"Sir, they are there to kill butterflies." “What?" I exclaimed incredulously.

He explained that they were there to be sent to England to kill butterflies. I did not recollect butterflies being killed in England on a scale to nced all this. But when he picked one up and cut it in half and gave it to me to smell, I recognised that this was the bitter-apple of commerce, with which good housewives make war upon moths.

What made them look more incongruous was that there were Turkish dogs cruising over them. They belonged to an old woman who lived in a tomb, the best-looking saint's tomb in the whole cemetery, set upon a hill, where it could not be hid. She was more like a witch than anything I ever saw ; she was dressed in black, and sat beside a jar and some mysterious

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SAINT'S TOMB IN THE DESERT BEHIND THE CATARACT HOTEL AT ASSUAN.

On the road to the Great Dam.

P. 365]

luggage. I thought perhaps that she was waiting for the end of the world, but she was only waiting to make pennies out of being photographed. She had discovered that her hellish appearance had a market value. She also levied tribute on the people who examined her mausoleum, which was quite a good one, apart from its dome, with a handsome stone mediæval arch, a courtyard with scalloped battlements, and a four-poster tomb with silver spikes over it.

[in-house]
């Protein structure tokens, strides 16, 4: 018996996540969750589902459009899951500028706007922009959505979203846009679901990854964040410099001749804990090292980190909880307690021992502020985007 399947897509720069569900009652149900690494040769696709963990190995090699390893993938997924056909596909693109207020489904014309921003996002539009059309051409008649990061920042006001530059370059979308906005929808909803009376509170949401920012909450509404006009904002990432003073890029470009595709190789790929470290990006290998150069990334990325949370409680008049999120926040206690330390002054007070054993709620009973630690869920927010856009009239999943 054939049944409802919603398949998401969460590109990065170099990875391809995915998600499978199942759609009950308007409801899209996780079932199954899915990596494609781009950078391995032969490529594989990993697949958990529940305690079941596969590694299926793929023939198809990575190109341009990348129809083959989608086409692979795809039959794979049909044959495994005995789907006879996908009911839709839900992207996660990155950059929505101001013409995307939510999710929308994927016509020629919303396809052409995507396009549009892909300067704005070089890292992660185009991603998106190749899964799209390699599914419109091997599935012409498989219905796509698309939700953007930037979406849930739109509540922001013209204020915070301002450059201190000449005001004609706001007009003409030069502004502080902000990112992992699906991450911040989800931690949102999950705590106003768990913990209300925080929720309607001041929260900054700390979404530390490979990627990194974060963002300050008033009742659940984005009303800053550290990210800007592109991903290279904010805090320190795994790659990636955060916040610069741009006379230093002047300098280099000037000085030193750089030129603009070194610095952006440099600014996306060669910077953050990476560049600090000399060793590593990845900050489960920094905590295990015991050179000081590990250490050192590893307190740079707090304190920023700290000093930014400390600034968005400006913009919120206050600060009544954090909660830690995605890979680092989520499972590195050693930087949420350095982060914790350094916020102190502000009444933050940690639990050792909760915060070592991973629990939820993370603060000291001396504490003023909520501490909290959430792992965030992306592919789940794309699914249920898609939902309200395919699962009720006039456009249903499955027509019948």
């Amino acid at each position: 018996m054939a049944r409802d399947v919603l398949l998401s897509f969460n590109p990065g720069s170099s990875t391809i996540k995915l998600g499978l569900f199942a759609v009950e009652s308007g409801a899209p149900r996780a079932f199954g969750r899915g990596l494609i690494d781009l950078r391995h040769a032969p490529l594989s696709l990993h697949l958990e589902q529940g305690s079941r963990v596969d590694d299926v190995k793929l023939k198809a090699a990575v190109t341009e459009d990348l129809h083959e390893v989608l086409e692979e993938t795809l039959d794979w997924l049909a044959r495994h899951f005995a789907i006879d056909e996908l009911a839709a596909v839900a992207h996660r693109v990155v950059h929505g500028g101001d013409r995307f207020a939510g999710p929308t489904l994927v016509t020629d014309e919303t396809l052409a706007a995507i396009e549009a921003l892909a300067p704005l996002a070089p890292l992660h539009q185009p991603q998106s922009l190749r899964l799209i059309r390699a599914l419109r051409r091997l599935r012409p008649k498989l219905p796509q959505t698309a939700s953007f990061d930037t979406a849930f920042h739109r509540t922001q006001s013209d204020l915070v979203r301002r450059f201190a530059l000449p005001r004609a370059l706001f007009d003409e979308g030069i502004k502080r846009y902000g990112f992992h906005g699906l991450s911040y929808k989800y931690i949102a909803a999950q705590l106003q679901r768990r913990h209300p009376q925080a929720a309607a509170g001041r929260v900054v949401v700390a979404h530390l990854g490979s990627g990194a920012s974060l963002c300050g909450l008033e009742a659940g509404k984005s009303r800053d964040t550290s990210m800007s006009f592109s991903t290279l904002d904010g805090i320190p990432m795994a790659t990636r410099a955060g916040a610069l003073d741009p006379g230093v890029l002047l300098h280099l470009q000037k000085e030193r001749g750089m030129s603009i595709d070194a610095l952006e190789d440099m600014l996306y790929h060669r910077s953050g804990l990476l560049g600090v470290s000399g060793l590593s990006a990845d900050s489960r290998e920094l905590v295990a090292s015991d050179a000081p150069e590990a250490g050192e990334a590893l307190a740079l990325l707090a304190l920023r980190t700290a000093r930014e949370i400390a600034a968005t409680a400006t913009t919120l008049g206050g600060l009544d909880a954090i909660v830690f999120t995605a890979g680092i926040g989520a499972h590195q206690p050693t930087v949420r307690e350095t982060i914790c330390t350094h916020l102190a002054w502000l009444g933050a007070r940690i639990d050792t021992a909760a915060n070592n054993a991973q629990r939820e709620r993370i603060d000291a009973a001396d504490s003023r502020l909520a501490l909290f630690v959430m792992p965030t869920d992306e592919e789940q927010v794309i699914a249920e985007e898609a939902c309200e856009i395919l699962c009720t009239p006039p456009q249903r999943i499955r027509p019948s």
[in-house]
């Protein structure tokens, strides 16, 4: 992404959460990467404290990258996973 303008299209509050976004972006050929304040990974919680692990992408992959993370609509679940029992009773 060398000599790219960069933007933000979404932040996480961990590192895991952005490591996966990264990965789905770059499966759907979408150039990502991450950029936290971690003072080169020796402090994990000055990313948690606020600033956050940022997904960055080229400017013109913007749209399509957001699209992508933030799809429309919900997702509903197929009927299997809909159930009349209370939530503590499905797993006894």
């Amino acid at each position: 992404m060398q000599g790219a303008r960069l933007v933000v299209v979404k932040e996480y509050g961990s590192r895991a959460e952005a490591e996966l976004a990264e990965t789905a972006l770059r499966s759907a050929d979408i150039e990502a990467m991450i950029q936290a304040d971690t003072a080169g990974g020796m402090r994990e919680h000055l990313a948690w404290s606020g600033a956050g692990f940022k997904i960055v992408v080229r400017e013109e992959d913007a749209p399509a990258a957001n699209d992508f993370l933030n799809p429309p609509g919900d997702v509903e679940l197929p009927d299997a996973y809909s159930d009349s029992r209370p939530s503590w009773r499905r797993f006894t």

In spite of the beauty of the domed chapels over mediæval sheikhs and saints, this granite-and-sand desert of the tombs had the desolation of the Vision of Ezekiel ; it was so strewn with broken pottery, so broken with the little round dustheaps, which mark recent graves of the very poor.

There were hundreds of brown domes, some of them supported by quite delightful Byzantine arches of good burnt brick, but stripped of their plaster, and all fast falling into decay. One of the chief tombs had still an ancient Arabic inscription on its sandstone tablet, which had escaped the antiquity hunter, and was now guarded by a ghaffir in a long black robe with a yellow badge. The tiny white flags, which were about, showed that there was still some one to pay its occupant reverence.

Presently the donkey-boys came back, and said that they could not catch the Professor, and we rode on up the valley, making a detour to see that obelisk lying on its back still undetached, showing the grooves cut for the wedges which were to have split it off for the Pharaoh who has left his mark

on it.

I should have liked that German to have been with me, when I was riding about in the quarries which had yielded beautiful rose-coloured granite for all the monuments of Egypt. He would have been able to point out and interpret the inscriptions cut on the rocks, where this or that Pharaoh had taken a colossus or a sarcophagus or an obelisk. We saw a colossus twenty feet high lying in the sand, ready to be taken away, with the spoor of a jackal beside it, which had doubtless been running over the fallen monarch.

Two things specially I noticed—the colour of the uncut